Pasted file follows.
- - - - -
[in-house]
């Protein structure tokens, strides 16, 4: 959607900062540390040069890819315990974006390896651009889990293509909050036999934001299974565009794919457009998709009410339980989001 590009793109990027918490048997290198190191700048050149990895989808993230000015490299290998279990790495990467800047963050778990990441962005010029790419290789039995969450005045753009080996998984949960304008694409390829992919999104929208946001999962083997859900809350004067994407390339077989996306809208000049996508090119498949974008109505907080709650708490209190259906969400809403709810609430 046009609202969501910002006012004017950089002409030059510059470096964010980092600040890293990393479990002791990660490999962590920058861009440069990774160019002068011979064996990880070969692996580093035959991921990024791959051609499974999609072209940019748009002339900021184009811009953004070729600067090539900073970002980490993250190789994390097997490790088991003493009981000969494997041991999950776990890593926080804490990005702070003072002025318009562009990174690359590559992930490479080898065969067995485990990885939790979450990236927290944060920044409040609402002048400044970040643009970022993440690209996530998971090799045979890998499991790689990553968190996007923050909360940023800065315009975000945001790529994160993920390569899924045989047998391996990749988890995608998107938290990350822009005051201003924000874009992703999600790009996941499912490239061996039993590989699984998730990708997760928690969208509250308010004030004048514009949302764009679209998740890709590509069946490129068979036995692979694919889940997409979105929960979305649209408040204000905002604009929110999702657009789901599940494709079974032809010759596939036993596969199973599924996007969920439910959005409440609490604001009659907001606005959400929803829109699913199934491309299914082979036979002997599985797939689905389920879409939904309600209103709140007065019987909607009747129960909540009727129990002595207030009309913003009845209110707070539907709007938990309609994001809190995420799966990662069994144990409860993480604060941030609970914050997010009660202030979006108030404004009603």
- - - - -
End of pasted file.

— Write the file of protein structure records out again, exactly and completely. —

[in-house]
């Protein structure tokens, strides 16, 4: 959607900062540390040069890819315990974006390896651009889990293509909050036999934001299974565009794919457009998709009410339980989001 590009793109990027918490048997290198190191700048050149990895989808993230000015490299290998279990790495990467800047963050778990990441962005010029790419290789039995969450005045753009080996998984949960304008694409390829992919999104929208946001999962083997859900809350004067994407390339077989996306809208000049996508090119498949974008109505907080709650708490209190259906969400809403709810609430 046009609202969501910002006012004017950089002409030059510059470096964010980092600040890293990393479990002791990660490999962590920058861009440069990774160019002068011979064996990880070969692996580093035959991921990024791959051609499974999609072209940019748009002339900021184009811009953004070729600067090539900073970002980490993250190789994390097997490790088991003493009981000969494997041991999950776990890593926080804490990005702070003072002025318009562009990174690359590559992930490479080898065969067995485990990885939790979450990236927290944060920044409040609402002048400044970040643009970022993440690209996530998971090799045979890998499991790689990553968190996007923050909360940023800065315009975000945001790529994160993920390569899924045989047998391996990749988890995608998107938290990350822009005051201003924000874009992703999600790009996941499912490239061996039993590989699984998730990708997760928690969208509250308010004030004048514009949302764009679209998740890709590509069946490129068979036995692979694919889940997409979105929960979305649209408040204000905002604009929110999702657009789901599940494709079974032809010759596939036993596969199973599924996007969920439910959005409440609490604001009659907001606005959400929803829109699913199934491309299914082979036979002997599985797939689905389920879409939904309600209103709140007065019987909607009747129960909540009727129990002595207030009309913003009845209110707070539907709007938990309609994001809190995420799966990662069994144990409860993480604060941030609970914050997010009660202030979006108030404004009603």